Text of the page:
Thursday, February 6, 2014

Governance Part II

Once your foundation is established and you have a clear mission statement with a vision statement that guides you, the role of the board as a governing body becomes evident.  But what is that role?  You have your vision and a specific mission for the foundation, what does the board need to understand about its collective and individual roles?  What does the job description include?

Every good organization takes time to plan both for the long term and strategically.  Spend time thinking about what you want the foundation to have accomplished at the end of five years.  What are the goals and objectives for this year that will lead you to long term success.  Planning should be an ongoing process, with formal strategic planning at least once a year.  You should have measurable plans.  What events are you going to have? Are these to raise money or to raise friends for the foundation?  Are you planning for how to thank your donors and those who contribute to the success of the organization?  What are the programs you have planned?  Do these programs fall within the mission of your foundation?  Staying mission driven is the key to good planning!

Every board member should be an enthusiastic advocate for the foundation.  They should engage the boarder community in the foundation’s work.  Who are the constituents that need to be kept informed?  The school community, certainly, along with parents, but are there others on whom you depend for the success of your mission.   Do you individually carry your enthusiasm so it can become contagious, insuring that it infects others with your commitment to the work of the foundation and the students that you serve.

Fiscal Steward
Good management of finances is your responsibility!    You need to be accountable for the current needs, and plan prudently for future growth and future needs.  First—every board member should give!  Even a small gift, if that is all you can afford, is important.  You are responsible for securing the resources that will make the project a success and that means contributing yourself first and foremost. 
In addition to your personal gift, you should know the financial plan, the budget, how funds are managed, how endowments are managed, and the safeguards against fraud or malfeasance.   You do not have to be a financial wizard for this role.  As someone who makes a gift to the organization, you want to ensure that the funds are secured, kept and managed safely.  Do not be afraid to ask what may seem like simple questions if you do not know the answer. 

Board Development
You don’t want to be in the role forever.  There should be a balance between stability and constant rejuvenation.  One way to ensure this to have board terms that are long enough for stability, but that require everyone to roll off and new blood to come on.  While always looking for new members, be sure there is a clear job description for the board.  What are the prerequisites for potential new board members?  Do you have an orientation plan once you have elected people to the board?  Is there a board grid that shows the age, sex, race, professional background, and current committee assignments so you can “fill gaps” that develop when older members move on?  Do you have a buddy system, so new members have someone they can comfortably go to with questions about their role and the history that has preceded them.  Board development is an ongoing process.  You should always be looking to the future so the organization stays vital and connected to the community you serve.

In the future we will discuss some of the legal and ethical issues that every board faces.

Wednesday, June 19, 2013

Governance—A call to action

By Caroline Boitano

Every nonprofit organization needs three essential elements to succeed in any venture.  The first is the program that is designed to fulfill the mission of the organization, the second is a strong financial base to support the program and the third is the governance structure to ensure that the organization endures over time.  These are the legs that hold up the “stool” of any successful endeavor.  The mistake that most volunteers make when working in a nonprofit organization is that they pay a lot of attention to program and finances yet assume that, if all the paperwork is completed and filed, the governance will take care of itself.  Nothing can be further from the truth.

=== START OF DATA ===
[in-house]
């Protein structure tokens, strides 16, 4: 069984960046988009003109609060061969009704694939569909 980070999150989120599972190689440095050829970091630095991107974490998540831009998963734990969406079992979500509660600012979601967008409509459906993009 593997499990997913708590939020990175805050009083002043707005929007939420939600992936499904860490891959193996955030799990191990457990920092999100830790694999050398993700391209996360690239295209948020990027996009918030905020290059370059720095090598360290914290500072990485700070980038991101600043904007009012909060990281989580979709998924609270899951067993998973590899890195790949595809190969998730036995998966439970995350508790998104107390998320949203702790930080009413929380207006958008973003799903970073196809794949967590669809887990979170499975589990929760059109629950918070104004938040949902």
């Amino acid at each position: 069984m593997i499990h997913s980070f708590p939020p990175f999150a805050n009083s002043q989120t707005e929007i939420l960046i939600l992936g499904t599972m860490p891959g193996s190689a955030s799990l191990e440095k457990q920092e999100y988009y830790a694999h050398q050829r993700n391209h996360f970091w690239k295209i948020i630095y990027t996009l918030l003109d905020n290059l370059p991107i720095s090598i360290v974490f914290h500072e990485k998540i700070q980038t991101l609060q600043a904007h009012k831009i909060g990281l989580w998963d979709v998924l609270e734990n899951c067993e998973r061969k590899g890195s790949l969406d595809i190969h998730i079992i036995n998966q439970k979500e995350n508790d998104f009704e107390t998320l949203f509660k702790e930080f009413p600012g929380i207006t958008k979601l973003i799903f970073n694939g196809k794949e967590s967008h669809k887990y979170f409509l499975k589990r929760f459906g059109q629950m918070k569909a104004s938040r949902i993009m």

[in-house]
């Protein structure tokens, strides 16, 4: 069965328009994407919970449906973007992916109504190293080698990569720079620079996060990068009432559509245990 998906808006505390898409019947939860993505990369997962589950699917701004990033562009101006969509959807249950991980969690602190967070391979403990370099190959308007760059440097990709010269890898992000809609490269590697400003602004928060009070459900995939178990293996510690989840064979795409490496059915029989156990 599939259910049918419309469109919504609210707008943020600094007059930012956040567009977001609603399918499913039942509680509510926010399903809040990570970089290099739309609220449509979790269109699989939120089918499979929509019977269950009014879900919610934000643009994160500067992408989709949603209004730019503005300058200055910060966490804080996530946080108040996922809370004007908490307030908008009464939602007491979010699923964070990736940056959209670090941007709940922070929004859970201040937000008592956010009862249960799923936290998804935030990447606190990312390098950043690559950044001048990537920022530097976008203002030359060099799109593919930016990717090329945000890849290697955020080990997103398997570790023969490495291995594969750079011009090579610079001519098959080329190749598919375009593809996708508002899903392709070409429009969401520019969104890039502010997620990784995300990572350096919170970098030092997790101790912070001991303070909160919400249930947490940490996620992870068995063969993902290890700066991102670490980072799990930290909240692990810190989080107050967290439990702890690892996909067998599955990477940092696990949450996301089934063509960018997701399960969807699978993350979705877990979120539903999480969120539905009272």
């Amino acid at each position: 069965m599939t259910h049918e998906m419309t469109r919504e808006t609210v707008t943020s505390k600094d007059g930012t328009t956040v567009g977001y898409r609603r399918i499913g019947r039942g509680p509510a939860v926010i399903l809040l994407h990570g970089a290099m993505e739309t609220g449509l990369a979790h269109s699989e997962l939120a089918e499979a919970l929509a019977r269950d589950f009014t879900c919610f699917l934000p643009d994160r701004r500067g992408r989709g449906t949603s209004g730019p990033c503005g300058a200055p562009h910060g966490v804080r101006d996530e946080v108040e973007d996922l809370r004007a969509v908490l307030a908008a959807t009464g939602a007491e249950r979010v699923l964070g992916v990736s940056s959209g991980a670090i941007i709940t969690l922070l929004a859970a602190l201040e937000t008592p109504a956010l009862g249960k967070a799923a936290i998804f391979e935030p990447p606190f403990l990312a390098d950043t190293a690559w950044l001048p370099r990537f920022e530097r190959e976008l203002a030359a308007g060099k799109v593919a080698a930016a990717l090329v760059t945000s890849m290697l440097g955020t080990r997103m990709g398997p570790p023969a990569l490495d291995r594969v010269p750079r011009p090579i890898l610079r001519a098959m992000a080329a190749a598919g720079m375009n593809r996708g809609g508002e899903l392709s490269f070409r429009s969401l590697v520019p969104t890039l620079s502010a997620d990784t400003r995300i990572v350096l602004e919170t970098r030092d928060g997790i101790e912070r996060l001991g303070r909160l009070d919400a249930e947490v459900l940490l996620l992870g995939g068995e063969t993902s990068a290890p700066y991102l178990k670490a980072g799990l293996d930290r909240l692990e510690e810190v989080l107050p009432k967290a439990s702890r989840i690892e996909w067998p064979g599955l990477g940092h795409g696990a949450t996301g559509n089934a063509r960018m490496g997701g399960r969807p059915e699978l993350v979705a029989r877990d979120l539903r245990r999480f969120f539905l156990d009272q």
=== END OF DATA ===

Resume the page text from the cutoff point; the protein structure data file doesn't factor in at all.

Good governance is the foundation that insures the success of most ventures.  Every strong organization begins with a strong board who understands what is required to govern, and what is required to lead.  A call to governance is one with profound implications.  Let’s spend some time here talking about the basics of good governance for any board of directors for education foundations specifically.  It is a conversation that we will continue in the future.


Every board must clearly understand the mission that the foundation was founded to fulfill.  That mission is usually stated as a prologue to the by-laws of the foundation.  And that mission is usually infused with a vision of how the future will look if the mission is accomplished.  Mission and Vision can be confused with each other.  The Vision is what you want when you are done.  The Mission is what are you founded to do! 
Below is how CCEF has crafted its Vision and Mission—it has been combined into one short statement:

The vision of CCEF is to ensure that there are adequate resources to deliver a high-quality education to every child in California. CCEF’s mission is to enable all local education foundations to have the knowledge, capacity, and resources to effectively support education in their communities.

This is the groundwork of good Governance and every program that the foundation offers should refer back to these statements.  Does this support our mission?  This is the question every board member should be asking when new ideas and programs are proposed.
As an example, your foundation has as its mission to provide a well rounded music program for the school district.  A local company has asked you to run a golf tournament to raise money for scholarships for high school seniors who choose to attend a local college.  The company promises to raise awareness for the foundation in the community.  They are asking you to build the volunteer team to organize this effort.  These scholarships are not just for students who want to go on in music, but are for students with the highest overall GPA.  As a board the foundation should ask—Does this support our mission??   If the answer is not a resounding “yes,” then decline.  Your mission should be what determines whether or not you go forward with a program—even one designed to raise money!
In the future, we will talk specifically about the roles and responsibilities of a board member and highlight some best practices.

Monday, January 30, 2012

Is California the State of Philanthropy